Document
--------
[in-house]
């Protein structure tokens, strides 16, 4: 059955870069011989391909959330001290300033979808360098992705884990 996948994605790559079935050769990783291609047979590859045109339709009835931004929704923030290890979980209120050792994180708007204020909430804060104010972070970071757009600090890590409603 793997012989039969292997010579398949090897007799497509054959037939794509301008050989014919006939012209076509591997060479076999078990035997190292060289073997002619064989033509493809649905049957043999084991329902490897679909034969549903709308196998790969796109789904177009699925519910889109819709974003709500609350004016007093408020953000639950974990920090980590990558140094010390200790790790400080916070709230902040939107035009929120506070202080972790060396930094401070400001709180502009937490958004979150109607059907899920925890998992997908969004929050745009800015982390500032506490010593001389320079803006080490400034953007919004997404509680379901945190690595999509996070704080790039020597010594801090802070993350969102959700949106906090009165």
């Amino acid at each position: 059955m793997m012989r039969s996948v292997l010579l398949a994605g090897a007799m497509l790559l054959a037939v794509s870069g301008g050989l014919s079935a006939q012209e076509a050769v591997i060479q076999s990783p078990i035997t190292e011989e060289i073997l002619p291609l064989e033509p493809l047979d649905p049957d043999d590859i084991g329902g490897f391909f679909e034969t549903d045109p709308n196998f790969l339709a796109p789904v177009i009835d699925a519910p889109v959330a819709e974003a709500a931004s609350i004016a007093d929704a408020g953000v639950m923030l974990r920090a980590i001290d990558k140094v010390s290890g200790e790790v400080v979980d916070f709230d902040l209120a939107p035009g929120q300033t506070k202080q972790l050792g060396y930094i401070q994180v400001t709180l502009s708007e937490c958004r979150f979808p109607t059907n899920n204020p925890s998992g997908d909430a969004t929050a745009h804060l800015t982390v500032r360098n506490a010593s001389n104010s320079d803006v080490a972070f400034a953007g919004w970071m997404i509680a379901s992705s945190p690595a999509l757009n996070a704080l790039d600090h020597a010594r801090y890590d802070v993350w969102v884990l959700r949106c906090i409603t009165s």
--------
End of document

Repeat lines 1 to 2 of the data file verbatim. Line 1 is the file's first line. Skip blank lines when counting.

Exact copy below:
[in-house]
């Protein structure tokens, strides 16, 4: 059955870069011989391909959330001290300033979808360098992705884990 996948994605790559079935050769990783291609047979590859045109339709009835931004929704923030290890979980209120050792994180708007204020909430804060104010972070970071757009600090890590409603 793997012989039969292997010579398949090897007799497509054959037939794509301008050989014919006939012209076509591997060479076999078990035997190292060289073997002619064989033509493809649905049957043999084991329902490897679909034969549903709308196998790969796109789904177009699925519910889109819709974003709500609350004016007093408020953000639950974990920090980590990558140094010390200790790790400080916070709230902040939107035009929120506070202080972790060396930094401070400001709180502009937490958004979150109607059907899920925890998992997908969004929050745009800015982390500032506490010593001389320079803006080490400034953007919004997404509680379901945190690595999509996070704080790039020597010594801090802070993350969102959700949106906090009165």